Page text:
Identification of putative secretory and membranous proteins of Chlamydia trachomatis using bioinformatics tools
© Mishra et al; licensee BioMed Central Ltd. 2014
Published: 27 May 2014
Intuitive understanding of hypothetical genes’s signal peptide, transmembrane helix (TH) domain and LipoP box of any pathogenic microorganisms is a prerequisite for the rational development of drugs and vaccine candidates. A protein harboring these sequences may serve as receptor and conveyer for various biostimulations generated during host-pathogen interaction. Identification and annotation of these proteins may help in designing of novel drug or developing new vaccine candidates to control CT infections.
We have retrieved whole sequence of CT serovar D/UW-3/CX from NCBI database. To identify secreted proteins, TH domain and lipoP box, we have exploited the following online softwares: sigpred (http://bmbpcu36.leeds.ac.uk/cgibin/sig_pred), siglanlP4.0 (http://www.cbs.dtu.dk/services/SignalP), TMpred (http://www.ch.embnet.org/software/TMPRED_form.html), TMHMM (http://www.cbs.dtu.dk/services/TMHMM/) and LipoP box (http://www.cbs.dtu.dk/services/LipoP/).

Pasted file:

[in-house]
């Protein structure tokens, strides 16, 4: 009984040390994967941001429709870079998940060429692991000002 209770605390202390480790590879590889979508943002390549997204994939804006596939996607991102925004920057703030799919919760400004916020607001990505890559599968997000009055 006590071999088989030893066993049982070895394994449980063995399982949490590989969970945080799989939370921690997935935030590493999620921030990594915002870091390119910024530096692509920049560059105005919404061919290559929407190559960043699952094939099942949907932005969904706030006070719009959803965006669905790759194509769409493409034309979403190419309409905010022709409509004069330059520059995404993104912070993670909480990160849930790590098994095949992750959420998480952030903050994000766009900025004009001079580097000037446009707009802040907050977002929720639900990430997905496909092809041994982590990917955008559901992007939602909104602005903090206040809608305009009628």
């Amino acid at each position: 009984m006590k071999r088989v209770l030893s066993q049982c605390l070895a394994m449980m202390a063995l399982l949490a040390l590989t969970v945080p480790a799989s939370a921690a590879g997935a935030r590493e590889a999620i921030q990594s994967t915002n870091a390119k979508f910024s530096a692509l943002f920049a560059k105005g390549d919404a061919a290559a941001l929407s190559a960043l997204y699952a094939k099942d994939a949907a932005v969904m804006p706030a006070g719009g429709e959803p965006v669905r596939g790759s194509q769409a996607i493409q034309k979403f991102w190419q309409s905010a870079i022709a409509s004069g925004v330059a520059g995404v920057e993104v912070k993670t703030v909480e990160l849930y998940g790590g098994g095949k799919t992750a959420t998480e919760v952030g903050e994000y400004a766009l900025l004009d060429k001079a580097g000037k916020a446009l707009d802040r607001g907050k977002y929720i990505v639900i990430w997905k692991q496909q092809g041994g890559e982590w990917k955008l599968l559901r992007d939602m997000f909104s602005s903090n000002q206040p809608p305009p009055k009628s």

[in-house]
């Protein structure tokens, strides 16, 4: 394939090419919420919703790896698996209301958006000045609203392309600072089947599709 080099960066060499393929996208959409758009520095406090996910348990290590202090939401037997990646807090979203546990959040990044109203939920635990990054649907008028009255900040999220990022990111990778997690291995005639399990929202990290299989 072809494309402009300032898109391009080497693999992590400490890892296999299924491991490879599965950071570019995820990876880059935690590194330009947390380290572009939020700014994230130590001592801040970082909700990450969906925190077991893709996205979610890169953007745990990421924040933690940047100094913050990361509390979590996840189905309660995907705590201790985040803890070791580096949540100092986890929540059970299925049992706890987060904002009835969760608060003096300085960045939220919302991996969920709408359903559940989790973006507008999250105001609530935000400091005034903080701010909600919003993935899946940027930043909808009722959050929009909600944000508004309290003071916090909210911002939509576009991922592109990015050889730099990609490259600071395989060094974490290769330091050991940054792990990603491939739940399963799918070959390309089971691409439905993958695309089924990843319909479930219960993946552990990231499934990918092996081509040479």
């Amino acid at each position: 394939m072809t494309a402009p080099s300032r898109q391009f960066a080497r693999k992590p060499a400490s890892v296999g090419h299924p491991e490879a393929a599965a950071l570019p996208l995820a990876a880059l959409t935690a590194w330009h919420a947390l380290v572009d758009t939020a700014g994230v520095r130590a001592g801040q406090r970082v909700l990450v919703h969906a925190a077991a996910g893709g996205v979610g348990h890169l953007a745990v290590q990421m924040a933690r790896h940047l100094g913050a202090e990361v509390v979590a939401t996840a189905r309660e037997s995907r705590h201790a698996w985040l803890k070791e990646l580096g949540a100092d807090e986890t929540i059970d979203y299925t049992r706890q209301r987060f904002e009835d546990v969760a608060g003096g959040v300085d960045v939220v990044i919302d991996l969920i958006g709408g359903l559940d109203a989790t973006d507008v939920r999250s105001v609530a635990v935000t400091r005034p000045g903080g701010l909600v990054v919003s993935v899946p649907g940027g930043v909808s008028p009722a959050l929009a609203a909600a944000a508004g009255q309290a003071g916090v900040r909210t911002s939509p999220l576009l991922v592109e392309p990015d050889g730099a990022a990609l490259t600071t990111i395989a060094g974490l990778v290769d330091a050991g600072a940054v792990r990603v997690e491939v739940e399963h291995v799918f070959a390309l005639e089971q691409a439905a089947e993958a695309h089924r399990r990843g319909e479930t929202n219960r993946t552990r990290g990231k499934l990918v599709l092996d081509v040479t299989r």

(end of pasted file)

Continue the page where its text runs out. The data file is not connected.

The present study focused on the 336 HPs of CT to find out signal peptide, TH domain and lipoP box. Out of 336 HPs. Forty proteins have lipoP box and five proteins (CT149, CT605, CT623, CT823 and CT858) have signal peptide as well as TH domain. Additionally, among five, four proteins (CT149, CT623, CT823 and CT858) also have lipoP box. Harboring TH domain sequences suggests that they may have either membrane spanning, extracellular or intracellular domain which may help in host-pathogen interactions and/or signal transduction. It is also possible that these proteins may be secreted and thereby induces host immune responses but it will need further validation.
We consider that CT149, CT605, CT623, CT823 and CT858 may be secreted outside the pathogen and should be explored further to understand the pathogenesis of CT.
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